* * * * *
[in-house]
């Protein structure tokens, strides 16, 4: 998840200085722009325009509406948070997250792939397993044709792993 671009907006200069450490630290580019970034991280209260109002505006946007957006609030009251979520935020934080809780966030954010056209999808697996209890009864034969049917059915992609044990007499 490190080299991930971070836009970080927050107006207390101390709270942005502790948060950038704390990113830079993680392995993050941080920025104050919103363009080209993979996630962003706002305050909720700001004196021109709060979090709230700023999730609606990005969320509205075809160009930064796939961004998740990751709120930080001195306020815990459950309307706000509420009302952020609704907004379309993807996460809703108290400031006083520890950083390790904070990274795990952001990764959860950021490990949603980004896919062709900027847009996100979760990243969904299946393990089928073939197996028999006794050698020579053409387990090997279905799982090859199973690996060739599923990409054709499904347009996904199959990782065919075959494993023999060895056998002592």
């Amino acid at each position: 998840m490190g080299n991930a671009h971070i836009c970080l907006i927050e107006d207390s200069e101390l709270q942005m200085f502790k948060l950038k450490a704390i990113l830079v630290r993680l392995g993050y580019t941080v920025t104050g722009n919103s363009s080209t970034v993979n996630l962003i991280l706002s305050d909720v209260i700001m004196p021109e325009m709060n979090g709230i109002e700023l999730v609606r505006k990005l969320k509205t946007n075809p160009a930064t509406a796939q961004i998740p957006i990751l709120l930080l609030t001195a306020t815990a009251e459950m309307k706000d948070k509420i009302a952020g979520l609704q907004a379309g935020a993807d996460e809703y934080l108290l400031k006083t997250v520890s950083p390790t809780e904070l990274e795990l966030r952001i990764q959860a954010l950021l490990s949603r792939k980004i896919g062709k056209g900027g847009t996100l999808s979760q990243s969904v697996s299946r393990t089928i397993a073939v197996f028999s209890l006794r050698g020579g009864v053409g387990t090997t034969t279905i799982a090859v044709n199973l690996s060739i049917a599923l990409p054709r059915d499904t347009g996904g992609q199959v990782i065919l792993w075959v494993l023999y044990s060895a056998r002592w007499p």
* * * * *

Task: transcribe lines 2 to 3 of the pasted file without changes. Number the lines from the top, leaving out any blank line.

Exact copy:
């Protein structure tokens, strides 16, 4: 998840200085722009325009509406948070997250792939397993044709792993 671009907006200069450490630290580019970034991280209260109002505006946007957006609030009251979520935020934080809780966030954010056209999808697996209890009864034969049917059915992609044990007499 490190080299991930971070836009970080927050107006207390101390709270942005502790948060950038704390990113830079993680392995993050941080920025104050919103363009080209993979996630962003706002305050909720700001004196021109709060979090709230700023999730609606990005969320509205075809160009930064796939961004998740990751709120930080001195306020815990459950309307706000509420009302952020609704907004379309993807996460809703108290400031006083520890950083390790904070990274795990952001990764959860950021490990949603980004896919062709900027847009996100979760990243969904299946393990089928073939197996028999006794050698020579053409387990090997279905799982090859199973690996060739599923990409054709499904347009996904199959990782065919075959494993023999060895056998002592």
């Amino acid at each position: 998840m490190g080299n991930a671009h971070i836009c970080l907006i927050e107006d207390s200069e101390l709270q942005m200085f502790k948060l950038k450490a704390i990113l830079v630290r993680l392995g993050y580019t941080v920025t104050g722009n919103s363009s080209t970034v993979n996630l962003i991280l706002s305050d909720v209260i700001m004196p021109e325009m709060n979090g709230i109002e700023l999730v609606r505006k990005l969320k509205t946007n075809p160009a930064t509406a796939q961004i998740p957006i990751l709120l930080l609030t001195a306020t815990a009251e459950m309307k706000d948070k509420i009302a952020g979520l609704q907004a379309g935020a993807d996460e809703y934080l108290l400031k006083t997250v520890s950083p390790t809780e904070l990274e795990l966030r952001i990764q959860a954010l950021l490990s949603r792939k980004i896919g062709k056209g900027g847009t996100l999808s979760q990243s969904v697996s299946r393990t089928i397993a073939v197996f028999s209890l006794r050698g020579g009864v053409g387990t090997t034969t279905i799982a090859v044709n199973l690996s060739i049917a599923l990409p054709r059915d499904t347009g996904g992609q199959v990782i065919l792993w075959v494993l023999y044990s060895a056998r002592w007499p």